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The Wisdom Hierarchy For Collaboration


The data, information, knowledge, wisdom hierarchy is interesting to me and how we can use this model in collaboration.  One aspect of collaboration is the development of a robust and accurate knowledge base for your employees.  Giving employees a place to go first to take the information they have and make it meaningful, understand next steps and ideally add to the knowledge base with more details for future users.  Being able to access this information through a variety of means becomes more important as users look toward the knowledge base for answers.  Let's look a little closer at the hierarchy oft abbreviated to DIKW.

Data is the most simple form are variables that are quantitative or qualitative.  In a networked world they may come from different sensors and report whatever they're measuring.  Or in a business world data may come from different sources such as employees, news reports, and surveys.  As you can well imagine, data coming from so many different sources means there's a lot of data to be collected and stored.  By itself, data doesn't have much meaning.  For example if I say it's 72 degrees that doesn't mean much unless you have other data points that you can correlate and turn into meaning.  Let's make a list of data points:

  • It is 72
  • The month is July
  • The degree measurement is in Fahrenheit
  • The measurement is outside
  • It is Midnight GMT

These data points don't mean much until we consolidate, correlate, and turn them into meaningful information.  Interestingly enough, this is done by the collection of enough relevant data points.  At this point, we don't even know if the data collected is from the same location, but by adding just a couple more data points we then can understand the scenario:

  • All data points have been collected from the same source
  • The source is at the North Pole

Now that we have data points and context, we have information.  Just like data, this information doesn't mean much until we turn it into knowledge.  Just as we require more data to make information, we require more information to make knowledge. 

By adding more information, such as historical trends, we can then consolidate, correlate and identify anomalies, or just as important identify everything is as expected. If we add more information to the scenario, we get a greater sense of what's going on and what it may mean:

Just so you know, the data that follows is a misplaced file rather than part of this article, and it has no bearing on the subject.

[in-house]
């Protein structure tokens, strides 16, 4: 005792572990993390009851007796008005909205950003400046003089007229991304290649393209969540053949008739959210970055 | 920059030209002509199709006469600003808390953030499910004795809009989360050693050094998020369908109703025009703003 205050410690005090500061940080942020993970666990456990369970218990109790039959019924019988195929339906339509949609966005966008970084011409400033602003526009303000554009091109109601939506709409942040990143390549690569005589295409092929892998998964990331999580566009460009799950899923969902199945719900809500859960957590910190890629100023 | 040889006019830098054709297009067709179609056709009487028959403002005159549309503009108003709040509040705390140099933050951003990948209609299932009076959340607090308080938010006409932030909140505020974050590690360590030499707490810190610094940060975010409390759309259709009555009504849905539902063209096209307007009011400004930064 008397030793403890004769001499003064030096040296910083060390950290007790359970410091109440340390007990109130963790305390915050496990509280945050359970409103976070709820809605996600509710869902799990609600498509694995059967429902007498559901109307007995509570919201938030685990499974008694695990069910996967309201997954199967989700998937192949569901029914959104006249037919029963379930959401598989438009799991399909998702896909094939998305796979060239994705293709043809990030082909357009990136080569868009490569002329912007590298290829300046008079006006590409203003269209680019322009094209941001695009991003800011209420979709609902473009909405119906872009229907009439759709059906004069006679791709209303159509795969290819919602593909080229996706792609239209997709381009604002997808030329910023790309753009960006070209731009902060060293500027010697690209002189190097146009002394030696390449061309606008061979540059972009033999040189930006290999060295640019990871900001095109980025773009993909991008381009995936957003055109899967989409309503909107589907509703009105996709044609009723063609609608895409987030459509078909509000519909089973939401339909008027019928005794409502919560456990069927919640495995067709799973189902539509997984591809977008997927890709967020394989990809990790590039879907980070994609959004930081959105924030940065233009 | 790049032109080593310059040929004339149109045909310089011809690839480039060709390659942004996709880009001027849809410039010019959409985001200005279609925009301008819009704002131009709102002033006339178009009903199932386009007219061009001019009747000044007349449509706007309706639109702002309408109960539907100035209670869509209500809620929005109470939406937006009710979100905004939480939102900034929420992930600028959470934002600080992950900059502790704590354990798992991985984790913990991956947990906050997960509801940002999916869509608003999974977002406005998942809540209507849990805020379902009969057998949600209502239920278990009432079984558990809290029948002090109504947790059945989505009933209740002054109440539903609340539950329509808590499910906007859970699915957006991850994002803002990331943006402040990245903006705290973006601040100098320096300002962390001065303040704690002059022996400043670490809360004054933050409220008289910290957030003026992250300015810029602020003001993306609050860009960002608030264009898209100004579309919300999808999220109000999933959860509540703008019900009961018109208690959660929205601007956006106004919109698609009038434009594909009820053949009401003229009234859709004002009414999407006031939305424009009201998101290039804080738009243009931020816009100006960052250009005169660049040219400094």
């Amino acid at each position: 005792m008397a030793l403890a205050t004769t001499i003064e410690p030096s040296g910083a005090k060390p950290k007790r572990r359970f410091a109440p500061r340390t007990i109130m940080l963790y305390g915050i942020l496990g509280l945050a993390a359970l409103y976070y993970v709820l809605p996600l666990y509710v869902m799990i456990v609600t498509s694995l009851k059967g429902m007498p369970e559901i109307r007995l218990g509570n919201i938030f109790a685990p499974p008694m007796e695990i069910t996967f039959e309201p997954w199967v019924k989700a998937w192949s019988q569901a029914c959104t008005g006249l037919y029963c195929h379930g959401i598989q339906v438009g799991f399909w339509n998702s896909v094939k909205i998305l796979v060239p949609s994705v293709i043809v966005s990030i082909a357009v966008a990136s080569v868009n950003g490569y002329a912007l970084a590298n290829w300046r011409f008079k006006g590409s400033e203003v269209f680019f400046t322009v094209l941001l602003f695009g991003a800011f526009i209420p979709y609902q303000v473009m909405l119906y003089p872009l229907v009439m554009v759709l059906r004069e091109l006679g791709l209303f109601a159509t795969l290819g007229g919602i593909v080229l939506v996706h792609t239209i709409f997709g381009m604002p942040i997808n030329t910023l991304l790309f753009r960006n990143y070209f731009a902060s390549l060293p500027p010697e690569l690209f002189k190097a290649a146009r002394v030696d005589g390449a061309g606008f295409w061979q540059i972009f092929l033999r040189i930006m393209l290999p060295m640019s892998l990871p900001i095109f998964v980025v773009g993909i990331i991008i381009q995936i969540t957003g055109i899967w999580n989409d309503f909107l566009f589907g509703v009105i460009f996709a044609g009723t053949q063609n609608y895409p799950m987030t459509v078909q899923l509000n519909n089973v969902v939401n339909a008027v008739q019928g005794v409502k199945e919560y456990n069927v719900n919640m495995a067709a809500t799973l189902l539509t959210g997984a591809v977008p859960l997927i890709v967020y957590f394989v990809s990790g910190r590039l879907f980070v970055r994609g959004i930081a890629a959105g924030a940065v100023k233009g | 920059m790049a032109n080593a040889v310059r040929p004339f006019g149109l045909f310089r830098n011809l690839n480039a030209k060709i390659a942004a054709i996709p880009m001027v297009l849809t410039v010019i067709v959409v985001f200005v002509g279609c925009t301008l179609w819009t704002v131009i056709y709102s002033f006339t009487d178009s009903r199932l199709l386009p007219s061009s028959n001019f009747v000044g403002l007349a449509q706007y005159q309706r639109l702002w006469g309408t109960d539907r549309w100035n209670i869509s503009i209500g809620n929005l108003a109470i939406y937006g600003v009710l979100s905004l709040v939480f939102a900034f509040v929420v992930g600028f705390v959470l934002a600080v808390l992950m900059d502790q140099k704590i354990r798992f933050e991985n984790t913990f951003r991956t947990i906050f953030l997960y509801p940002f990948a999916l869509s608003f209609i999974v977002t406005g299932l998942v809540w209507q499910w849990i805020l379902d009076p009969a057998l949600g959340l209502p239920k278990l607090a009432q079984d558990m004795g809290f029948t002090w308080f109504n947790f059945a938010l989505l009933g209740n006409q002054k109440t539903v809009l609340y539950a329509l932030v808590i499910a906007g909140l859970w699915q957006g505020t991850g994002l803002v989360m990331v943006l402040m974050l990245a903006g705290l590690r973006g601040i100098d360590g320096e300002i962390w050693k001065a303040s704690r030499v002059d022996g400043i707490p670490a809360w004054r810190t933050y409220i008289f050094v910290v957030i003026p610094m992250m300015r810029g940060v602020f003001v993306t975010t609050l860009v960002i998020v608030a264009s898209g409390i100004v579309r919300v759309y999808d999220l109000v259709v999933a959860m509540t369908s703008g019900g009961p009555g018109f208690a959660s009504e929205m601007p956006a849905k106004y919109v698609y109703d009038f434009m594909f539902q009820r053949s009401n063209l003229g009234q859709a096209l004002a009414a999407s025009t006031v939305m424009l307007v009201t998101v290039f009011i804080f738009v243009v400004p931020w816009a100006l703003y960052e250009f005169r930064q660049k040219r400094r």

• In the Winter the North Pole average temperature is -29F and in the Summer is 32F.
  • The North Pole is covered in ice that is floating on the ocean waters.  The ice is anywhere from 7-10 feet thick.
  • The freezing temperature of water to ice is 32F.

We're now in a position to use knowledge to draw conclusions and understand the impact of these conclusions.  As we consolidate data to information to knowledge the relevancy to other pieces of information grows.  The foundation for "Scientia potentia est" or "knowledge is power".  Our knowledge tells us:

  • The northern polar ice cap is currently melting.
  • There will be environmental impacts.
  • This may raise the water levels of the oceans significantly.

Wisdom allows us to apply perceptions, judgements and actions to our deep understanding and knowledge of the situations occurring.  Ideally, if our perceptions are correct and our wisdom optimum, we can take action to better our environment and from our perspective meet business goals.  In our scenario different courses of actions may ensue:

  • Some will look to reverse the abnormally high temperatures at the North Pole and stop the polar ice cap from melting.
  • Some will accept it for what it is and minimize future impacts by enacting policies and processes that limit the exposure of greenhouse gases. If they in fact are the cause of the abnormal temperature increase.
  • Some will purchase landlocked real estate with the expectation it will become beach front property they can then sell for a premium.

Through the collection of a lot of data, we're able to correlate into information and compare to additional information that enables us to use our knowledge of what is and what's supposed to be to draw conclusions that require action based on our learned wisdom.  In this scenario there are different actions depending on what you're looking to achieve, but the one who is wisest with the greatest perception is able to take in all the data, information and knowledge they've amassed and say "Replace and calibrate the sensor, it's obviously malfunctioning.".